How to play Bughouse Chess

Learn the rules to the 4 player Chess variant: Bughouse Chess quickly and concisely – This video has no distractions, just the rules. For a refresher of the original Chess rules, check out this video:

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The object of this 4 player chess game is to be the first team to checkmate either opponent. Layout 2 chessboards side by side and setup the pieces normally on each board with opposite colors next to each other. 4 players divide into 2 teams. Teammates sit next to each other with one teammate controlling the white pieces and the other controlling black. Each board’s game runs independently from the other board. Each teammate has one opponent who is directly across from them. Players are allowed to talk to their teammate with strategy or moves, BUT they may not touch a piece on the other board, nor may they change seats to swap which board they are playing on.

When you capture a piece, you immediately give that piece to your teammate to add to their pool. On your turn, instead of moving a piece, you may add a piece from your pool to any empty space on the board. This is called dropping a piece. You are allowed to drop a piece into check or checkmate, but you may not drop a pawn on the first or 8th rows. Dropped pawns may promote as normal, but when a promoted pawn is captured, it is converted back to a pawn when added to their teammates pool. If you drop a pawn on the 2nd row, it is allowed to move 2 spaces on its first move. All pieces in your pool must remain on the table in front of the board, visible at all times.

To prevent a player from stalling by not playing, Bughouse is typically played with chess clocks, with each board using its own clock. If you don’t have a chess clock, then players are not allowed to delay their move beyond the time it takes their teammate to make 3 moves. If they do, then they lose the game.

The first team to checkmate a king on either board, wins. If both boards are checkmated simultaneously, then the match ends in a draw. Also, a team wins if an opponent on either board resigns or makes an illegal move. Stalemates on either board result in a draw.


  1. Magnus Carlsen and Anna Cramling vs Hikaru Nakamura and Alexandra Botez who would win in bughouse chess?

  2. When I played this, we didn't allow for a drop piece checkmate. It was massively fun, really.

  3. Can someone get out of check by dropping a piece?

  4. We called that one "four players blitz", since we played on a 5 minutes timer.The only difference there is that you didn't have to call checks, and the game ended when you TOOK the opponent's king.

  5. I wonder if all 4 players taking turns playing would make the game more fair or less chaotic.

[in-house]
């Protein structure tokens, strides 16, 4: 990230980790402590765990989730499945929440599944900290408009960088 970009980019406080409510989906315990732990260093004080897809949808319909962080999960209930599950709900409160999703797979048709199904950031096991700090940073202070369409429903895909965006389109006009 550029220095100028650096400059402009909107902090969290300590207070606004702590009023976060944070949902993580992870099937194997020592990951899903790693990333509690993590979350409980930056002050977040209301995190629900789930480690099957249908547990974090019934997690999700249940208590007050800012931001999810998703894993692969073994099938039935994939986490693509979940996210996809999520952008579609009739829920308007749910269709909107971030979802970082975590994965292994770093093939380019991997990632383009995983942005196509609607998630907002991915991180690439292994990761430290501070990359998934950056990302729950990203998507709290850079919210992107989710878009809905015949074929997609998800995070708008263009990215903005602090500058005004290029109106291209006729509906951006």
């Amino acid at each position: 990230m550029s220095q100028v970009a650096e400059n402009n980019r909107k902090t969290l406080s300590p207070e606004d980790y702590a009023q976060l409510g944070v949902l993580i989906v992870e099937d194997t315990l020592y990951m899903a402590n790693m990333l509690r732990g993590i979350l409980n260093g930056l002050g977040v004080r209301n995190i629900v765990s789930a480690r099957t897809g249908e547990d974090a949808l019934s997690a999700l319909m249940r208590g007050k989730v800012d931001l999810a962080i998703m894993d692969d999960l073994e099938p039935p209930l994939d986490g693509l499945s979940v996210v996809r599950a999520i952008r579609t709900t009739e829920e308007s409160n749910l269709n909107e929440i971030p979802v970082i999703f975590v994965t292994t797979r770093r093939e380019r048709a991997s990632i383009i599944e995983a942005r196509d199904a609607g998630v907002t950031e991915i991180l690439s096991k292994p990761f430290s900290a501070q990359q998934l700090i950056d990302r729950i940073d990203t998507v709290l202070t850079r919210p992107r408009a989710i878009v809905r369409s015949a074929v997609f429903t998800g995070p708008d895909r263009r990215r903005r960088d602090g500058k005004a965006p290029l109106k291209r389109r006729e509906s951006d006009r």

6. Tbh I feel the name bughouse is a lie, would be more fun if the small board had bugs as pieces.

  7. Seems like crazyhouse but made to account for limited number of pieces and color

  8. We called this Swedish chess and played as quick-chess with clocks.

  9. Gulliver Chess: Same as Bughouse Chess but the big board pieces are 2×2 on the smaller board, and move in multiples of 2 as such.

  10. seeing a huge pawn larger than all the pieces on the board somehow made me laugh

  11. I got the Chess board on the right for Christmas this year. How funny

  12. My school had varient which we called boghouse of this where you had to put a peice on the place the would start in instead of anywhere and if a promoted pawn was captured it stayed as the promoted piece amout of queens on a board got crazy in the endgame

  13. The waffle house has found it's new host

  14. This is unnecessarily complicated. Seems like something a GM came up with after being bored and drunk out of their mind

  15. I feel like allowing to put a piece on any free square is too OP

  16. The drop rules are interesting; remind me of shogi

  17. seeing a smol queen on the big board is funny to me somehow

  18. Me: How many types of chess are there?
    Triple S Games:

  19. My school call that a "double"
    Using this logic, there "is" a "triple""fourble""fivble""sixble"
    I remember last time we play sixble at the chess club. Soo hilarious

  20. Can we capture by dropping a piece?

  21. We used to call this "transfer chess" back in school, and there were a couple extra things. Mostly around the fact that checkmate/stalemate (especially stalemate) gets weird when your opponent could pass you a piece that lets you get out of it. I think we just had it so that a checkmated player cannot move, with some attendant win condition changes.

    …would be very silly if the win condition change was "if the second board is checkmated in the other direction, remove all losing pieces and overlay all winning pieces onto one board; play continues".

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